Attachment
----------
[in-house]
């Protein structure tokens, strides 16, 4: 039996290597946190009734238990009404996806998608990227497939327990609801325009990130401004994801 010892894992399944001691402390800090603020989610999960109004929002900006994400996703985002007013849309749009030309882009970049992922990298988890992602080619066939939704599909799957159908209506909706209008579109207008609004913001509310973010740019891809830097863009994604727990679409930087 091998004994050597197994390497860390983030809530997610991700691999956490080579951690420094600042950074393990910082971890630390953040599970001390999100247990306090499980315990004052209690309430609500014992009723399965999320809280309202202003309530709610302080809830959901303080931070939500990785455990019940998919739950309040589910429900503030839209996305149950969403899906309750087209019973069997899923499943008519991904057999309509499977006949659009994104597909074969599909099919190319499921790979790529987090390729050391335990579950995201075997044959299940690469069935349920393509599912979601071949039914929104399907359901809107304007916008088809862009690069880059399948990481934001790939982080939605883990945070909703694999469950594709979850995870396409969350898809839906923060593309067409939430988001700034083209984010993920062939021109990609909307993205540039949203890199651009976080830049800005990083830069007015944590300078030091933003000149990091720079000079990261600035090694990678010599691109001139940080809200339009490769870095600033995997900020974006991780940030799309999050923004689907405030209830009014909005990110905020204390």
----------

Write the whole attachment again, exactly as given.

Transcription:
[in-house]
């Protein structure tokens, strides 16, 4: 039996290597946190009734238990009404996806998608990227497939327990609801325009990130401004994801 010892894992399944001691402390800090603020989610999960109004929002900006994400996703985002007013849309749009030309882009970049992922990298988890992602080619066939939704599909799957159908209506909706209008579109207008609004913001509310973010740019891809830097863009994604727990679409930087 091998004994050597197994390497860390983030809530997610991700691999956490080579951690420094600042950074393990910082971890630390953040599970001390999100247990306090499980315990004052209690309430609500014992009723399965999320809280309202202003309530709610302080809830959901303080931070939500990785455990019940998919739950309040589910429900503030839209996305149950969403899906309750087209019973069997899923499943008519991904057999309509499977006949659009994104597909074969599909099919190319499921790979790529987090390729050391335990579950995201075997044959299940690469069935349920393509599912979601071949039914929104399907359901809107304007916008088809862009690069880059399948990481934001790939982080939605883990945070909703694999469950594709979850995870396409969350898809839906923060593309067409939430988001700034083209984010993920062939021109990609909307993205540039949203890199651009976080830049800005990083830069007015944590300078030091933003000149990091720079000079990261600035090694990678010599691109001139940080809200339009490769870095600033995997900020974006991780940030799309999050923004689907405030209830009014909005990110905020204390």